Among the many images that illustrate the nature of our times is the one that shows a 16-year-old Palestinian girl—with curly red hair like a Polish Jew—lashing out with her bare hands against two Israeli soldiers, in a video that has gone viral. Ahed Tamimi was arrested and judged to be a danger to Israel.
Israel is a country where, only a few decades ago, many Europeans and Americans near this girl’s age, Jews and non-Jews, wanted to live, to work in the kibbutzim, where they believed socialism had been truly realized. Today, Israel has become almost a perfect symbol for the blunders of 20th-century Europe, its faults and its defeats. The main fault was that they forced the Jews to make their own nation-state, which has made them similar to other peoples.
The main defeat, in turn, was that of the Soviet experiment, which eliminated the existence of the alternative. The alternative had different forms, but their common substance was the rejection of the global status quo. This rejection was often just the first step to the next, that of the struggle for a change in power relations. But nowadays, refusal and struggle belong to the past, when the lure of an alternative existed, while in our times we accept things as they are.
It is the first time in the political history of the world than the only ones making war are the followers of various religious faiths. Almost every day, Sunnis and Shiites, Hindus and Muslims are fighting each other, often with weapons bought from the American and European market.
Social, cultural and political contrasts appear to have vanished in a fog; nobody is interested in those anymore. Only power politics is left to motivate political leaders, who, within the boundaries imposed by the nuclear capabilities of each, are teasing each other in the style of the 19th century. Where is the line that North Korea and Trump’s White House will not cross? Maybe they know it, or maybe China knows. We watch them from afar, we see the effects of the reciprocal attacks, triggered by passions, hatreds, vendettas, and ask ourselves what times we are living in, and how we have managed to regress to the state of 17th-century Europe.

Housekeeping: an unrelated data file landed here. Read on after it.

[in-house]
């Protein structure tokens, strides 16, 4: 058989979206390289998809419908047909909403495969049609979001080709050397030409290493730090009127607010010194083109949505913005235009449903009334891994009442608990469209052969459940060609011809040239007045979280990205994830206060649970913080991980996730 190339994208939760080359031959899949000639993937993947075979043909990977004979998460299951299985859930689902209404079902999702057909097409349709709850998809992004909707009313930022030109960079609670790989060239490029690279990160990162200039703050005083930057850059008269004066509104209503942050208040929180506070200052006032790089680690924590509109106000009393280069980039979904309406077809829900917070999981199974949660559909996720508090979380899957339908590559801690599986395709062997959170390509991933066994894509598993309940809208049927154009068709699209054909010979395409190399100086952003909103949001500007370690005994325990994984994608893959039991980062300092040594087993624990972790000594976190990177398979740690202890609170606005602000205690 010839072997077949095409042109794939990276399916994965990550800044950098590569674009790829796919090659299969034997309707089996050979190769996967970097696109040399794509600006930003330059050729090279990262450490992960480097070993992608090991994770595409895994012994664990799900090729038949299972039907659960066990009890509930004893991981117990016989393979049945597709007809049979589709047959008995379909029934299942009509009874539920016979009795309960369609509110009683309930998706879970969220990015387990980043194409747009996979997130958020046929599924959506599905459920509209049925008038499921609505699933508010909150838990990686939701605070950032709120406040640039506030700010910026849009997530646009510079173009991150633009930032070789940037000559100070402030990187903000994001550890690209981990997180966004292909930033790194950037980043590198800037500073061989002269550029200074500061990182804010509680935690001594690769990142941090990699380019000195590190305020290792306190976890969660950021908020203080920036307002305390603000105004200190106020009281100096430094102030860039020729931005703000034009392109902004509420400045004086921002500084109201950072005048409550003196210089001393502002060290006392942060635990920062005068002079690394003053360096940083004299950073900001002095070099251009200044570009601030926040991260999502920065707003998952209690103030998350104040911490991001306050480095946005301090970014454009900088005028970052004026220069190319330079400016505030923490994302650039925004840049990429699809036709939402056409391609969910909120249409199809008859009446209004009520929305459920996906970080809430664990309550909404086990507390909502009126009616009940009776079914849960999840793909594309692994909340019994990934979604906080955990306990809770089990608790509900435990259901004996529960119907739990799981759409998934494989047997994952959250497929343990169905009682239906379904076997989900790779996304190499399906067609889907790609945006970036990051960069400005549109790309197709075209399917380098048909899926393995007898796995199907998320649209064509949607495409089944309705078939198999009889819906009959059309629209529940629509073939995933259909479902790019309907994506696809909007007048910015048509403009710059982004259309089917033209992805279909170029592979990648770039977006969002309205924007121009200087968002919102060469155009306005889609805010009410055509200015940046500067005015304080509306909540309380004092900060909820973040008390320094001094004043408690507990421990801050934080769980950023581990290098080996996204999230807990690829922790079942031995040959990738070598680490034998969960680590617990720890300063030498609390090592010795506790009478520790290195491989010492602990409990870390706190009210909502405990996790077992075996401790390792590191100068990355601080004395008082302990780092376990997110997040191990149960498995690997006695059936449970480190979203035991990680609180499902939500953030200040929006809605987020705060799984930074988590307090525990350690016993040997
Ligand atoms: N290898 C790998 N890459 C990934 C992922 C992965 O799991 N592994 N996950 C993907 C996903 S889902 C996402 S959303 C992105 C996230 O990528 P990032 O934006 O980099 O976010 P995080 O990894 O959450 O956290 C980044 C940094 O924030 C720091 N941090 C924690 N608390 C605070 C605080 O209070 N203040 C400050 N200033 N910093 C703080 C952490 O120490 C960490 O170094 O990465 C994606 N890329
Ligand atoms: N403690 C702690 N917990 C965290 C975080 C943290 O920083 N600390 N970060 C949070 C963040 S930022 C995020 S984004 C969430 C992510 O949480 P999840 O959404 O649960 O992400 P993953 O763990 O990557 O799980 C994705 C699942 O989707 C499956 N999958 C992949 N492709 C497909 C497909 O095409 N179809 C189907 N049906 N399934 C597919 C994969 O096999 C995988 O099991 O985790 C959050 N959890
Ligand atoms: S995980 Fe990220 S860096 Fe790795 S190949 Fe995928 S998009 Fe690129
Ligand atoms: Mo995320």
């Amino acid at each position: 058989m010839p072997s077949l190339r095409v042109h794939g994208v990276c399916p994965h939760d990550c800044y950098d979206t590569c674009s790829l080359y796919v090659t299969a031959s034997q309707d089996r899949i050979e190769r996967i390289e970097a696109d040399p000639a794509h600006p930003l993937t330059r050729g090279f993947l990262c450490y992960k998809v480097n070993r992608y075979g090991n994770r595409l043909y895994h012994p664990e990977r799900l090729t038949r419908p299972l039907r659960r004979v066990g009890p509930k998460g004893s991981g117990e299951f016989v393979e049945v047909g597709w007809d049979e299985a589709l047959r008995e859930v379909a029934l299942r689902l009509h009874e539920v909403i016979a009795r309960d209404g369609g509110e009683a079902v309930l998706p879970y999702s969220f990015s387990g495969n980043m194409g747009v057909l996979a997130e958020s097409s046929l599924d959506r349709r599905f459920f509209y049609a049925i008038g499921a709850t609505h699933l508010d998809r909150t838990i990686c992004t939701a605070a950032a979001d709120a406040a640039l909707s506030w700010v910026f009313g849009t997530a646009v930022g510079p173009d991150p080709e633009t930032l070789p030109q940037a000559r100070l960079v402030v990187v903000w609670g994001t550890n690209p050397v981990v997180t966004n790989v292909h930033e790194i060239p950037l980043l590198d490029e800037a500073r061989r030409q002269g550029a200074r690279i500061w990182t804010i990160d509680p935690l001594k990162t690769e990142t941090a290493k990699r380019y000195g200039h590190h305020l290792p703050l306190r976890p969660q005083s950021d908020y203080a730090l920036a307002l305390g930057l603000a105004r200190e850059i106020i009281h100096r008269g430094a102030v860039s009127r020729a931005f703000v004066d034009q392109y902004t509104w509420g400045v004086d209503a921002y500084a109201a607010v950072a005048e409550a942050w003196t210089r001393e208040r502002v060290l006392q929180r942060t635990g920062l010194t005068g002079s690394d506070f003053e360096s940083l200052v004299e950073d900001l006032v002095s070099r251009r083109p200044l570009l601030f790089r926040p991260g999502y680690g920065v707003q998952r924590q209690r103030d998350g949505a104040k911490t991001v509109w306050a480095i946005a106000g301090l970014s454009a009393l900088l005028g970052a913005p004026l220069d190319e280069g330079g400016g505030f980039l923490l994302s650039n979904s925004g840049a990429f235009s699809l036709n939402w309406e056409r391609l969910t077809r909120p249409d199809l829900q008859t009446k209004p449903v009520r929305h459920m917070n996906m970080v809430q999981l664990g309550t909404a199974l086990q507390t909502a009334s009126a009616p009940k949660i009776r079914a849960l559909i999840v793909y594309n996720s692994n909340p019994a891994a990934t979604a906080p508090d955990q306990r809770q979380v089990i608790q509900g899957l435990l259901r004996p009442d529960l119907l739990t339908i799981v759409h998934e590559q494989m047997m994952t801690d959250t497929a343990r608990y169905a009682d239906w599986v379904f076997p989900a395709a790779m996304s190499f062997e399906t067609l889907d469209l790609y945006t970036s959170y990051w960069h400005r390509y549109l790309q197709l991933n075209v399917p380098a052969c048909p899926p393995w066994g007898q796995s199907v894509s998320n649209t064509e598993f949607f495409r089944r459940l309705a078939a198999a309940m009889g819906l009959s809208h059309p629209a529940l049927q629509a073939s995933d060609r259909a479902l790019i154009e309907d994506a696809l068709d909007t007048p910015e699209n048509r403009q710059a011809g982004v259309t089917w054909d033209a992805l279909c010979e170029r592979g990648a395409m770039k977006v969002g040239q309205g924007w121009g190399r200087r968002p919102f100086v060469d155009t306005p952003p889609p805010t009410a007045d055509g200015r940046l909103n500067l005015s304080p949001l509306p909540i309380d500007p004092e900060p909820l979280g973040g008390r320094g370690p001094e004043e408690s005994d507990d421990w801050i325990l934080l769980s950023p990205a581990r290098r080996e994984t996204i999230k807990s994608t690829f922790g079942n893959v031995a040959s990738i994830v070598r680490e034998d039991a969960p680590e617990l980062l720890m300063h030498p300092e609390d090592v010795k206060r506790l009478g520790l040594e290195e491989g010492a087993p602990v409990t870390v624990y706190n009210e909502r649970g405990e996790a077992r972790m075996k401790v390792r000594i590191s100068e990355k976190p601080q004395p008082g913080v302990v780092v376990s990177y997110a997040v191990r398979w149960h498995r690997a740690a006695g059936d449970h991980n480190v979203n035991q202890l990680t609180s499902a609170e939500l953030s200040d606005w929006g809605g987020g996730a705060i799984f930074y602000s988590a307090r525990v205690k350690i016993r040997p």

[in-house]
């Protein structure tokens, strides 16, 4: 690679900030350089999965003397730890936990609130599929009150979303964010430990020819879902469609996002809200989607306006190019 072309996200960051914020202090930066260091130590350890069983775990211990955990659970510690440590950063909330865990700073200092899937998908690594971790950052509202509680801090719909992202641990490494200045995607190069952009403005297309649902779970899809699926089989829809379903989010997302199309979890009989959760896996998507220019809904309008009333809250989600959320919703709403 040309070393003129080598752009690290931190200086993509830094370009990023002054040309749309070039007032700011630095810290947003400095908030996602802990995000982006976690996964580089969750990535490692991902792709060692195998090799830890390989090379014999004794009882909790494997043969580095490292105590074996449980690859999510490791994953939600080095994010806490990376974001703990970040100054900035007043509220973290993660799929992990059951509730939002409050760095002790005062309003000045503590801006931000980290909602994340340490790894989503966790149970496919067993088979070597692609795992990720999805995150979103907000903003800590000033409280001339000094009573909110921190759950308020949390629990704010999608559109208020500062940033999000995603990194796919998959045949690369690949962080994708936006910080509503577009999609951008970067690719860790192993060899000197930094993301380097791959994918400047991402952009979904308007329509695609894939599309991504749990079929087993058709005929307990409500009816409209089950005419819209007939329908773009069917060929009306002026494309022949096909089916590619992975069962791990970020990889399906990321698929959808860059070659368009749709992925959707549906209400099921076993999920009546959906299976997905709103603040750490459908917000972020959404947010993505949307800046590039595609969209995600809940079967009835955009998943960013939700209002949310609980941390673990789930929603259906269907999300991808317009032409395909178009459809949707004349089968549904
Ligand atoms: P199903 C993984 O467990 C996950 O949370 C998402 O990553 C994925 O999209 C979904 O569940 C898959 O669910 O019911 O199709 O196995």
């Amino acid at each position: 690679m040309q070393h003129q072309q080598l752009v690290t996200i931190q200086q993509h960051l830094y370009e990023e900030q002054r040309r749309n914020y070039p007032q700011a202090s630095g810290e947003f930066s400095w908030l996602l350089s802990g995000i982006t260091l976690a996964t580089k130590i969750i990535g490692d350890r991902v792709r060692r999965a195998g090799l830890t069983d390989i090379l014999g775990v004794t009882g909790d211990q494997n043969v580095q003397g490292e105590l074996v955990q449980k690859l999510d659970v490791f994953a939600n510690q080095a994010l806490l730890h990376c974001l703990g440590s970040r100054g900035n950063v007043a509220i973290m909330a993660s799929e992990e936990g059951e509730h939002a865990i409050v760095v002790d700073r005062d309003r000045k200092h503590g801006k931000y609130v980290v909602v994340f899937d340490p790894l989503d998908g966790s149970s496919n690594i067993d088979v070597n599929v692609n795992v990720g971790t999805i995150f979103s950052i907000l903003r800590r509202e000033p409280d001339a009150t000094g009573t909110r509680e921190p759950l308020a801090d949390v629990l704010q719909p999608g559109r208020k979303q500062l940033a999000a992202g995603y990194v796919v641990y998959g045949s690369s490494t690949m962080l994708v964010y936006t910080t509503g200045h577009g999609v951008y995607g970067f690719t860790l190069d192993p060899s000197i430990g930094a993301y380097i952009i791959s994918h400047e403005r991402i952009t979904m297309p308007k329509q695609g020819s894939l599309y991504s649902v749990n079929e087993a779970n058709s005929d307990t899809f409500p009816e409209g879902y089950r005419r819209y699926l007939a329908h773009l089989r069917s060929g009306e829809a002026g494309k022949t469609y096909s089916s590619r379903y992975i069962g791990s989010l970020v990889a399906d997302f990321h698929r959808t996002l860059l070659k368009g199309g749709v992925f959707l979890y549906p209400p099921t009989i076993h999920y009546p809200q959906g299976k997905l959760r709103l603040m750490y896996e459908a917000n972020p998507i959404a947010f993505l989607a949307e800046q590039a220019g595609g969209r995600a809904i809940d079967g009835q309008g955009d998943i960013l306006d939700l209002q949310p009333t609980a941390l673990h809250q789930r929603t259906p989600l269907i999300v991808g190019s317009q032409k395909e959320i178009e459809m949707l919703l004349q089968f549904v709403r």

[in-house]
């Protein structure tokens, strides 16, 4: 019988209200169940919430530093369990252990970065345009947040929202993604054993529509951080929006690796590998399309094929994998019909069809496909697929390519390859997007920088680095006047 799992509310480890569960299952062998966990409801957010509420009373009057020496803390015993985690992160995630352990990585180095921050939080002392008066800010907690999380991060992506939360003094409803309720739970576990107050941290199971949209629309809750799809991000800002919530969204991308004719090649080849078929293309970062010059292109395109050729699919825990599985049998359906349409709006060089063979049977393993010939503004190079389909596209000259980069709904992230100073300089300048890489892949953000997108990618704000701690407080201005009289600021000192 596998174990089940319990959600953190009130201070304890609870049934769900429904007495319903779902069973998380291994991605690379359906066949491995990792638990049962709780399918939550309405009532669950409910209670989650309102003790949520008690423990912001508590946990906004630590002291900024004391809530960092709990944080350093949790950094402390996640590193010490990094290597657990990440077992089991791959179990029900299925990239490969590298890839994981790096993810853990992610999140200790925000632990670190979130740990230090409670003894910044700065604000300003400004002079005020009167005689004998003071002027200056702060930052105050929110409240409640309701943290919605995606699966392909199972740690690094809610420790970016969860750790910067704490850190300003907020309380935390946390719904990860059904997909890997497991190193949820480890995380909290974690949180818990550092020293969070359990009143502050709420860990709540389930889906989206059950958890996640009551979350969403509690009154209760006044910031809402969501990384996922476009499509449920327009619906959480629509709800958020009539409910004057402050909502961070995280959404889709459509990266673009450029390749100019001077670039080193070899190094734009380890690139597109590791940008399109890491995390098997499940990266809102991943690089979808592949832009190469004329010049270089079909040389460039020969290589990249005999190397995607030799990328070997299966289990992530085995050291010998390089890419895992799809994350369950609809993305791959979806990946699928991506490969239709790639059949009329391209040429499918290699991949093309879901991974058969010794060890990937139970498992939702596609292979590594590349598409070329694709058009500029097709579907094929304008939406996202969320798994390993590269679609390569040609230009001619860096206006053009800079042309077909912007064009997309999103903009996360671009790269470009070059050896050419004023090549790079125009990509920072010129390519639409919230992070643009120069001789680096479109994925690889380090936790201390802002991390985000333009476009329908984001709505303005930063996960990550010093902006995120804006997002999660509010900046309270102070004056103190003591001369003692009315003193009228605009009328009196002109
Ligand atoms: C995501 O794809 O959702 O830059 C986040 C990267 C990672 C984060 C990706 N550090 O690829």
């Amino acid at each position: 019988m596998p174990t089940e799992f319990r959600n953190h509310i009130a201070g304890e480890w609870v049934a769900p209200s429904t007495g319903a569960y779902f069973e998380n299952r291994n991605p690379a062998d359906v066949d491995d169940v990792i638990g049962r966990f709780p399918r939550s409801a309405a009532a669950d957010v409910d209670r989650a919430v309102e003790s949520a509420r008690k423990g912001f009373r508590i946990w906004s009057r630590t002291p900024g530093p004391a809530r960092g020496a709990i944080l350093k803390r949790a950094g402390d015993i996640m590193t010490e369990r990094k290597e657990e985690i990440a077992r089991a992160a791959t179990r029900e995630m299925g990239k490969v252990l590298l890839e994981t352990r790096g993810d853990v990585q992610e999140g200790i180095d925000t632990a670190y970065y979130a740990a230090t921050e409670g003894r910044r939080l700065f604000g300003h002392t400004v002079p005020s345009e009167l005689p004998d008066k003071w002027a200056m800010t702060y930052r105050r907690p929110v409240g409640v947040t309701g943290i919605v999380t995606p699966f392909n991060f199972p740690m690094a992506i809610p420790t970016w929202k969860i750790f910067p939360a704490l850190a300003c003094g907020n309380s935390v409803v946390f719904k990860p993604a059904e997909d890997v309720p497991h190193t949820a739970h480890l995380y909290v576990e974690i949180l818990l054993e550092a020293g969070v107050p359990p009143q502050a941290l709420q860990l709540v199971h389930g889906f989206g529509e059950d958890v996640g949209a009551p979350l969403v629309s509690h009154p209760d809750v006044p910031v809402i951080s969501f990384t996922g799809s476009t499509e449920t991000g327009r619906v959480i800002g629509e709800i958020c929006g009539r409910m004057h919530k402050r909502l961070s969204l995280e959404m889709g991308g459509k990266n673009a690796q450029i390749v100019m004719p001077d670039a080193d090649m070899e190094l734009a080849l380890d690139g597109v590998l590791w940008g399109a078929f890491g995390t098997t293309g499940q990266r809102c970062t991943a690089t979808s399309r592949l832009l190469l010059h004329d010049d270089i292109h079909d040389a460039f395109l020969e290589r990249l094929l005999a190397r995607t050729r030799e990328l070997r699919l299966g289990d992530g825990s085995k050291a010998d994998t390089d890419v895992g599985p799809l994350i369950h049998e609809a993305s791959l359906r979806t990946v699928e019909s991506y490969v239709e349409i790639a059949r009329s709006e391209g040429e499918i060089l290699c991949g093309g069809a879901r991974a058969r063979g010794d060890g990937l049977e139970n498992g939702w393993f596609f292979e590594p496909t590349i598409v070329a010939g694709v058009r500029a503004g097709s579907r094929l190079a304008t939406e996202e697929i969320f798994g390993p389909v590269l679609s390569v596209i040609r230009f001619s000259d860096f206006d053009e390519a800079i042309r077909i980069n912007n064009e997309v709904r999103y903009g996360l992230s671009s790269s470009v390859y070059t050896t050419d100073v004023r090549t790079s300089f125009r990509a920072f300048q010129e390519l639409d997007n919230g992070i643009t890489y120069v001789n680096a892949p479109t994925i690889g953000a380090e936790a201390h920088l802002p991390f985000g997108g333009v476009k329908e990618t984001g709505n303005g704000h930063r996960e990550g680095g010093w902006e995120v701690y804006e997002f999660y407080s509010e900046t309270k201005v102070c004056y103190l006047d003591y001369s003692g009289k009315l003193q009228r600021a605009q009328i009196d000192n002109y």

If we ask Google about our times, on our computer, mobile phone or tablet, the answer will be a paean sung to the glory of technological innovation. The contemporary theology of technology—uninterrupted and international-global—is yet another of the utopias about social, political or cultural change. It is an answer that we must reject. From the 17th century to Zuckerberg, social change has been a reality, not a utopia.
In 1960, Einaudi published a study on rural workers in Italy, ordered by Di Vittorio, the most important union leader of the time. The research showed just how precarious and subordinate the peasants’ working conditions were compared to those of employed workers. And the proposed possible solution was to make the job of a farm laborer more like an “employed” one. Nowadays, more than half a century later, local farm laborers have been replaced by illegal workers, who are being treated like slaves. And employees work even on Christmas Day.
The defeat of the idea of social change developed slowly, but it was openly acknowledged after 1989. The culture and politics around social change were hit hard. The first consequence was accepting defeat, and with it the culture and politics of those who had won. There was a loss of interest in peering into the mist and understanding the whys or the hows. Because, in the end, changing the relations between human beings was no longer an attractive political objective. It was as if the ability to think of an alternative had vanished without a trace.
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